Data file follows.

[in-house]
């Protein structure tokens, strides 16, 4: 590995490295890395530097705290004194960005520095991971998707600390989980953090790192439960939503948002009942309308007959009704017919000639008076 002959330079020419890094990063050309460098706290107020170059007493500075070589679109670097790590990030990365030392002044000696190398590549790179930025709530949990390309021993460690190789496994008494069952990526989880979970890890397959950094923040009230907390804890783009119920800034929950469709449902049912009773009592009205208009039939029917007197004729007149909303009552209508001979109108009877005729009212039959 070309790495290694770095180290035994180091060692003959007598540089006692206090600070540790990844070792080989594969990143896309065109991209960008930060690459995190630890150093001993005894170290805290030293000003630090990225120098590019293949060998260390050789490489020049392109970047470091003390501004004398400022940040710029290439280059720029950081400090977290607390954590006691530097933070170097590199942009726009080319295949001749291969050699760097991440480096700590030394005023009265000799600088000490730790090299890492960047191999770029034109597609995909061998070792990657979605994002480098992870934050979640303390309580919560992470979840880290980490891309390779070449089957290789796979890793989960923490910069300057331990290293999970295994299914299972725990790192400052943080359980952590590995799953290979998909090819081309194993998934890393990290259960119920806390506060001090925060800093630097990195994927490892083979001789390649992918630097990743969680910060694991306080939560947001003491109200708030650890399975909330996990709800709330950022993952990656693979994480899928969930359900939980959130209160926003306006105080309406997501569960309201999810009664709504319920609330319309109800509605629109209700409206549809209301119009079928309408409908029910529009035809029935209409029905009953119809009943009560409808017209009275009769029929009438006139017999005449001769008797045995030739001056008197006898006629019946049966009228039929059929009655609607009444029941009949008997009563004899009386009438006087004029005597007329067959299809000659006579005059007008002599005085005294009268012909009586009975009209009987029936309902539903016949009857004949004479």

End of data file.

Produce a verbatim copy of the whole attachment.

[in-house]
């Protein structure tokens, strides 16, 4: 590995490295890395530097705290004194960005520095991971998707600390989980953090790192439960939503948002009942309308007959009704017919000639008076 002959330079020419890094990063050309460098706290107020170059007493500075070589679109670097790590990030990365030392002044000696190398590549790179930025709530949990390309021993460690190789496994008494069952990526989880979970890890397959950094923040009230907390804890783009119920800034929950469709449902049912009773009592009205208009039939029917007197004729007149909303009552209508001979109108009877005729009212039959 070309790495290694770095180290035994180091060692003959007598540089006692206090600070540790990844070792080989594969990143896309065109991209960008930060690459995190630890150093001993005894170290805290030293000003630090990225120098590019293949060998260390050789490489020049392109970047470091003390501004004398400022940040710029290439280059720029950081400090977290607390954590006691530097933070170097590199942009726009080319295949001749291969050699760097991440480096700590030394005023009265000799600088000490730790090299890492960047191999770029034109597609995909061998070792990657979605994002480098992870934050979640303390309580919560992470979840880290980490891309390779070449089957290789796979890793989960923490910069300057331990290293999970295994299914299972725990790192400052943080359980952590590995799953290979998909090819081309194993998934890393990290259960119920806390506060001090925060800093630097990195994927490892083979001789390649992918630097990743969680910060694991306080939560947001003491109200708030650890399975909330996990709800709330950022993952990656693979994480899928969930359900939980959130209160926003306006105080309406997501569960309201999810009664709504319920609330319309109800509605629109209700409206549809209301119009079928309408409908029910529009035809029935209409029905009953119809009943009560409808017209009275009769029929009438006139017999005449001769008797045995030739001056008197006898006629019946049966009228039929059929009655609607009444029941009949008997009563004899009386009438006087004029005597007329067959299809000659006579005059007008002599005085005294009268012909009586009975009209009987029936309902539903016949009857004949004479």